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Warren Commission Hearings: Vol. VII - Page 196« Previous | Next »

(Testimony of Walter Eugene Potts)

Mr. Ball.
before the Commission shall be the truth, the whole truth, and nothing but the truth, so help you God?
Mr. Potts.
I do.
Mr. Ball.
Will you state your name, please?
Mr. Potts.
Walter Eugene Potts.
Mr. Ball.
What business or occupation are you in?
Mr. Potts.
I am a detective with the police department, homicide, Dallas.
Mr. Ball.
How long have you been with the police department in Dallas?
Mr. Potts.
Since October 21, 1947.
Mr. Ball.
And how long have you been with the homicide department?
Mr. Potts.
June 6, 1956.
Mr. Ball.
Can you tell me something about where you were born and where you were educated and what you have done since then?
Mr. Potts.
I was born at Sherman, Tex., April 28, 1922, and I came to Dallas in 1924 and was raised here in Dallas, attended public schools in Dallas, graduated from this Dallas--it's Crozier Tech now, but it was Dallas Technical High School right here on Bryan Street in 1941, and when I graduated I went to work for Southwest Airmotive at Love Field, and I worked for Taycee Badgett Aviation in 1942 and 1943, in Shreveport, La., and I took an aviation cadet mental and physical down there and came back to Dallas to be inducted into the service, and I worked for Lockheed at Love Field before I went in the service, and I went in the service in July 1945. I was discharged in January 1947. I was in the 796th Military Police Battalion in Vienna, Austria, and also the 505th there.
I came back and went to work for the Taylor Publishing Co. just before I went to work for the police department. My mother and father, they still live here out on Brookfield and my sister lives here. I am one of the very few native boys in this police department down here--that's raised right here.
Mr. Ball.
And on November 22, 1963, you had the day off, didn't you?
Mr. Potts.
Yes sir; that was my day off.
Mr. Ball.
And did you hear on the radio the President had been shot?
Mr. Potts.
Well, my wife and I had gone to the cleaners up there at Jim Miller and Military, and I suppose it was around 12:30 or a quarter to 1--around 1 o'clock and we pulled up in front of the cleaners there and Mr. Wright at the barbershop came out to the car and he said, "Have you heard about the President getting shot?"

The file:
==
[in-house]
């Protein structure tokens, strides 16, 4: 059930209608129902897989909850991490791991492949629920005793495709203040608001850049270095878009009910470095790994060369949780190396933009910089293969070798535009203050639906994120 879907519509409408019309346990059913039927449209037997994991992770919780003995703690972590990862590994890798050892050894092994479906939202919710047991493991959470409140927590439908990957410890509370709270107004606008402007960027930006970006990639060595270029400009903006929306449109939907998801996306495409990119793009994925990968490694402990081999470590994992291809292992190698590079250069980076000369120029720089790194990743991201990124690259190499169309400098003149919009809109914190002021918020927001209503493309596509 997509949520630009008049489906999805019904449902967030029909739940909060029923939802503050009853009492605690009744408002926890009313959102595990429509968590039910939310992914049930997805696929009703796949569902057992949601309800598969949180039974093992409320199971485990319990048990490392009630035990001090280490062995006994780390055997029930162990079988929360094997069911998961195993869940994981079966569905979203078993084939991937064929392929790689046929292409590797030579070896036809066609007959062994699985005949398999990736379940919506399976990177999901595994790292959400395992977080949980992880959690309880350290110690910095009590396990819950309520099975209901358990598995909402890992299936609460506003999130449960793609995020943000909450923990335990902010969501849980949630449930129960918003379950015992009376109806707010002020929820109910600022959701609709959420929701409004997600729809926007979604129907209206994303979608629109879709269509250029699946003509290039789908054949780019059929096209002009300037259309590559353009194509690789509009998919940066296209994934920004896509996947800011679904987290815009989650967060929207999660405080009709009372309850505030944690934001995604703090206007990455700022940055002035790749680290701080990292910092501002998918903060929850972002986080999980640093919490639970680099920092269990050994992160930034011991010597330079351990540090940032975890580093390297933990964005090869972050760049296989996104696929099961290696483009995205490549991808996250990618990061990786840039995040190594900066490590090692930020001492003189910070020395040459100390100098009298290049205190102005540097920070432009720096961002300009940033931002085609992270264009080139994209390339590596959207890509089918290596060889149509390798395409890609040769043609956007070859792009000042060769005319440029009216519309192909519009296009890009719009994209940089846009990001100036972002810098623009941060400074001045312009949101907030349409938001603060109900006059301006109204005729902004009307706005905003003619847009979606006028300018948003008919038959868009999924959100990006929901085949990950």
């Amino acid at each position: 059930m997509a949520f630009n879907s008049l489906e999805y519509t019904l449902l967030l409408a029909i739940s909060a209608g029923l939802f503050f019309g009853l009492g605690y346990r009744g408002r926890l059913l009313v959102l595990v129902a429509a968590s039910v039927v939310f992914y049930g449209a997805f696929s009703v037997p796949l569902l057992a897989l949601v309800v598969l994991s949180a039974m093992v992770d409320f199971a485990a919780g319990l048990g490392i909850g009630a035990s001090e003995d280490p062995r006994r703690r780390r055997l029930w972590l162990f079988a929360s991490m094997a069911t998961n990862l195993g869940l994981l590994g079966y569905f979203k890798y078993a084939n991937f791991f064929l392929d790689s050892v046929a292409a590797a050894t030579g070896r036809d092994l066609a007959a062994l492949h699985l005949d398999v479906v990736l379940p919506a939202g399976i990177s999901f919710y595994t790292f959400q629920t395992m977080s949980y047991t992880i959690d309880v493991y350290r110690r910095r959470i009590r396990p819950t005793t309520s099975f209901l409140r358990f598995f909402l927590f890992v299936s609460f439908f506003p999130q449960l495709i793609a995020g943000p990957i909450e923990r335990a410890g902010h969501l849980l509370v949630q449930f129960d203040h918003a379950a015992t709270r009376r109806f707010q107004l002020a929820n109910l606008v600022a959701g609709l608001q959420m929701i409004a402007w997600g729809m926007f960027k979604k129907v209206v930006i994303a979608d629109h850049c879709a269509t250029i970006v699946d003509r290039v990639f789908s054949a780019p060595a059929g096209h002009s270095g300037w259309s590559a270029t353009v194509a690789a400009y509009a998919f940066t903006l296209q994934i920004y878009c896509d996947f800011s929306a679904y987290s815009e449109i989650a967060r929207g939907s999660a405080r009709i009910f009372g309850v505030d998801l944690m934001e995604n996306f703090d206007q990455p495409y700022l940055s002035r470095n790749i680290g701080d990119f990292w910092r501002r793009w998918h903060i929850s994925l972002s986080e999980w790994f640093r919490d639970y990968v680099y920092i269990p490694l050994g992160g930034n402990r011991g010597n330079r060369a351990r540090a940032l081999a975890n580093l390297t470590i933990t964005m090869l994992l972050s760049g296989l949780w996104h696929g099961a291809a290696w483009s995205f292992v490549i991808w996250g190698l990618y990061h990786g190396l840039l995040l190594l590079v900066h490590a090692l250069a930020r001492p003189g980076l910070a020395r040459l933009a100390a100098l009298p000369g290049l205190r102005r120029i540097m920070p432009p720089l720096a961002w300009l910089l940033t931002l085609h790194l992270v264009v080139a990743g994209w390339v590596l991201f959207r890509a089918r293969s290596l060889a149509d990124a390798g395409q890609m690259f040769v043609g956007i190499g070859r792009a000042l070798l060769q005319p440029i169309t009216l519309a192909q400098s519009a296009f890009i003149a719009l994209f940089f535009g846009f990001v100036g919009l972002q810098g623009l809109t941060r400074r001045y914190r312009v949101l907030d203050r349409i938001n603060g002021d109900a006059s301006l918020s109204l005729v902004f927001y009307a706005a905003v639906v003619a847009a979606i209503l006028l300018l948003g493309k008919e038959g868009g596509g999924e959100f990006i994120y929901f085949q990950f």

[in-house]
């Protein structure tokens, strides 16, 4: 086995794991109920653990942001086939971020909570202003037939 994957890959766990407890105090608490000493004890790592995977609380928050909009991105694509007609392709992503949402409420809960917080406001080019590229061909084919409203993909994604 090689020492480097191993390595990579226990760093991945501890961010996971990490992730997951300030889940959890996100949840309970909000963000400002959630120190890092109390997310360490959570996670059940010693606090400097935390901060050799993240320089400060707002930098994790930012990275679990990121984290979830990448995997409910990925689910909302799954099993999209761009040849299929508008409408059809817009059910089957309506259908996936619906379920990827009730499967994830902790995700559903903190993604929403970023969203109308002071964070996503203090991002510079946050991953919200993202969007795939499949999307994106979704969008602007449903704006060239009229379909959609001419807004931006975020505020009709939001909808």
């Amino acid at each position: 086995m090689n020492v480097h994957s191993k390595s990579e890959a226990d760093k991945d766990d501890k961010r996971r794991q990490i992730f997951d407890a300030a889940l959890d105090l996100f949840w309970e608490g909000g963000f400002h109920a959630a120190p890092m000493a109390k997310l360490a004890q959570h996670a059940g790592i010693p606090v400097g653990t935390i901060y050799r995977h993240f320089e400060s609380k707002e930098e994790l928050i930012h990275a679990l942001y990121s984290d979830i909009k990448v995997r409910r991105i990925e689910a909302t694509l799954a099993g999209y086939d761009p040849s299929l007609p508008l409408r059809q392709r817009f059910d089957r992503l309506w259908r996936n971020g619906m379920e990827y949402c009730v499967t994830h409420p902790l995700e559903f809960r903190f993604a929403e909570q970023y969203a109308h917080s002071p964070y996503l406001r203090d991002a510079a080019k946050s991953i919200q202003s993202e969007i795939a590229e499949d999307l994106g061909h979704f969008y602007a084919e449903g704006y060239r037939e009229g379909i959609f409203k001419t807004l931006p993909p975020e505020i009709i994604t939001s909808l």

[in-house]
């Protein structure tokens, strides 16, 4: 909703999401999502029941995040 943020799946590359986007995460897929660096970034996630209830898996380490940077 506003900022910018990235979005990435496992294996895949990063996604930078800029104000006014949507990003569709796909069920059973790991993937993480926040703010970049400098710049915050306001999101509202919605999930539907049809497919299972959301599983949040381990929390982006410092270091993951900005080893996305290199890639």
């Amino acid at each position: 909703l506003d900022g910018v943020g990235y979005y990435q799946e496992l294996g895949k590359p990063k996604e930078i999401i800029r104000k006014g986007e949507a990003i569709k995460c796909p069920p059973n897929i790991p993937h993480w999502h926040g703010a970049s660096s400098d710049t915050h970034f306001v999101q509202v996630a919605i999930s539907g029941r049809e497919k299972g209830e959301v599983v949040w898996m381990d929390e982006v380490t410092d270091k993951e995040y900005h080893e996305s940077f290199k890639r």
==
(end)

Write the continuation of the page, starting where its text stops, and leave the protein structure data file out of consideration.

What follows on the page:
You know, I thought he was joking and I thought he was kidding and I turned on my car radio and there it was.
We went on back home and I called the office immediately and talked to Detective Baker, he's a lieutenant now, and he said he was calling all the men back and I started to get dressed--get ready, and I told him I would be there as soon as I could, and I got dressed and got there within the hour, which was around 2 or before.
Mr. Ball.
What did you do when you first got there?
Mr. Potts.
When I was walking across the street there, I parked my car over at the Scottish Rite parking lot there and it's the Masonic lot and when I come across the street there at Commerce and Harwood this officer on the corner there said, "Did you hear about Tippit getting killed?" I said, "No; I didn't hear about that." He said, "Yes; I understand he got killed on a disturbance call over in Oak Cliff." That's the first I had heard about Tippit and when I got to the office, I walked in and Baker told me, "We have some people here from the Texas School Book Depository--there are four or five of them back there," and he said, "Would you go back there and take some affidavits from them?" And I said, "Sure," and I went back there and took one from this Arce, and I was in the process of taking one from this Jack Dougherty when I heard some officers coming in the door there, and I heard one of them say, "We've got the man that killed Tippit."
So, they brought him on back in while we were sitting back in the squadroom and I was sitting back there with Dougherty and Arce, and they came by and put him in the side interrogation room back there. As you walk in the door, there is an interrogation room right straight ahead and then you turn right to
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